AIG No Longer the Hedge Fund Favorite -- or Is It?

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For the past few quarters, American International Group was king of the hedge fund hill, with more money managers picking the insurer than the perennial favorites, Apple and Google . But alas, all reigns come to an end, and the tech giants have reclaimed the top two spots once again. But one interesting data point may prove that AIG is still the top choice for hedge funds going forward.

All about the numbers
Produced each quarter, the Goldman Sachs Hedge Fund Trend Monitor provides data on over 700 hedge funds totaling $1.7 trillion in gross assets. Based on the number of hedge funds investing in the individual stocks, Goldman Sachs can pronounce the winner each quarter. Here were the third quarter's top five:

Company No. of Hedge Funds % of Equity Owned by HF Total Return YTD
Apple  184  2%  0%
Google  165  3%  45%
AIG  163  12%  38%
General Motors  154  10%  32%
Citigroup  139  3%


Source: Goldman Sachs Hedge Fund Trend Monitor Q3 2013. Returns as of Nov. 19, 2013.

Based solely on the number of hedge funds investing in its shares, Apple blows away the competition, while Google and AIG battle for runner-up. But Goldman takes the analysis a step further.

Quality over quantity?
When looking at the top 10 positions in each of the hedge funds reviewed, AIG tops the list once again, with Apple falling to second place. As the table shows, 12% of all AIG stock is owned by hedge funds, marking confidence in the company's turnaround story. Though Apple remains the leader of the tech pack, its year-to-date return of exactly 0% has to be more than disappointing to both money managers and the average investor alike.

Much like the AIG story, as told by the Trend Monitor, General Motors is highly popular among money managers. And with the remaining shares held by the government potentially on the block by the end of the year, it could reach a higher spot on the rankings during the fourth quarter.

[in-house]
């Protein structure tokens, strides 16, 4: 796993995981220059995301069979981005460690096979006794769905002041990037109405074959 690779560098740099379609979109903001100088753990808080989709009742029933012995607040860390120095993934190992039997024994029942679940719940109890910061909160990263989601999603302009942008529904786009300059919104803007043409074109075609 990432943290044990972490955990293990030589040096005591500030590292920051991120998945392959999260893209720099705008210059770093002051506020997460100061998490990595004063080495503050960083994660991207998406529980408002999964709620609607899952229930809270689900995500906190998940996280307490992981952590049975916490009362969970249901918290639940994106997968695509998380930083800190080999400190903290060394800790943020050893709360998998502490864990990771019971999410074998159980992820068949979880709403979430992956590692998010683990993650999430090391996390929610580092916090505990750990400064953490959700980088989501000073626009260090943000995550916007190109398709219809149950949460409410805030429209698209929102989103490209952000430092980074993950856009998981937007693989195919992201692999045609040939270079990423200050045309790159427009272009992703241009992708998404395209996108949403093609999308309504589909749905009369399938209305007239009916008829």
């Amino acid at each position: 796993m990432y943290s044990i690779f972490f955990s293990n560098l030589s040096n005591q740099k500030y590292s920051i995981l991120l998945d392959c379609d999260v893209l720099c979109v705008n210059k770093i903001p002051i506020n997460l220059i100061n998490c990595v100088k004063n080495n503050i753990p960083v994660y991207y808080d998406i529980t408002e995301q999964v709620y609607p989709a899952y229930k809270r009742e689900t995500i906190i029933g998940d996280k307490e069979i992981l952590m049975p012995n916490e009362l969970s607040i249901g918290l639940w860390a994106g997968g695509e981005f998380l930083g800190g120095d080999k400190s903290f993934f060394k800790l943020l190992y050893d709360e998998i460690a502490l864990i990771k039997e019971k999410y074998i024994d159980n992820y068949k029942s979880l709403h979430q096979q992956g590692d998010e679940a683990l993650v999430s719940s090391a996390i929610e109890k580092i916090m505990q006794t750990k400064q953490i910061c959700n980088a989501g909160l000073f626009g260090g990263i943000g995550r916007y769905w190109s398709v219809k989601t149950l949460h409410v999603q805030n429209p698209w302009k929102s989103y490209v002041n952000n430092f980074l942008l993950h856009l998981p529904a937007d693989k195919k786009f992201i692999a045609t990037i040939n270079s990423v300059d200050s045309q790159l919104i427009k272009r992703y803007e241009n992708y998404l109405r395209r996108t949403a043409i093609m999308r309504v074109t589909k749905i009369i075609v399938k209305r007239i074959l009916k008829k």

Citigroup is also on the rise with investors. And though it has produced the second lowest return so far in 2013, 29% isn't so shabby. The company has been working through some legal issues -- and it's not alone in this among the nation's largest banks at the moment -- but it remains a convincing opportunity for investors looking at big banks.

Bigger story here
One of the clearest trends from the Goldman Sachs report is that hedge funds are confident in companies that are either very well established and still innovating (Apple and Google) or convincing recovery stories from the financial crisis (AIG, GM, and Citi). Though the top return this year so far has come from Google, the second category provided consistent returns close to or above the 30% mark.

Though it's not wise to base your entire investing strategy on the portfolio trends of hedge funds, some valuable information can be learned by watching the professionals. Be sure to keep an eye out for more coverage of the hedge fund favorites, but be careful of following too closely -- hedge funds have been outperformed by the market by more than 17% year to date.

Top picks can be important
Though The Motley Fool isn't a hedge fund, we've got some serious knowledge to share. The market stormed out to huge gains across 2013, leaving investors on the sidelines burned. However, opportunistic investors can still find huge winners. The Motley Fool's chief investment officer has just hand-picked one such opportunity in our new report: "The Motley Fool's Top Stock for 2014." To find out which stock it is and read our in-depth report, simply click here. It's free!

The article AIG No Longer the Hedge Fund Favorite -- or Is It? originally appeared on

Fool contributor Jessica Alling has no position in any stocks mentioned. The Motley Fool recommends American International Group, Apple, General Motors, and Google. The Motley Fool owns shares of American International Group, Apple, Citigroup, and Google and has the following options: long January 2016 $30 calls on American International Group. Try any of our Foolish newsletter services free for 30 days. We Fools may not all hold the same opinions, but we all believe that considering a diverse range of insights makes us better investors. The Motley Fool has a disclosure policy.

Copyright © 1995 - 2013 The Motley Fool, LLC. All rights reserved. The Motley Fool has a disclosure policy.

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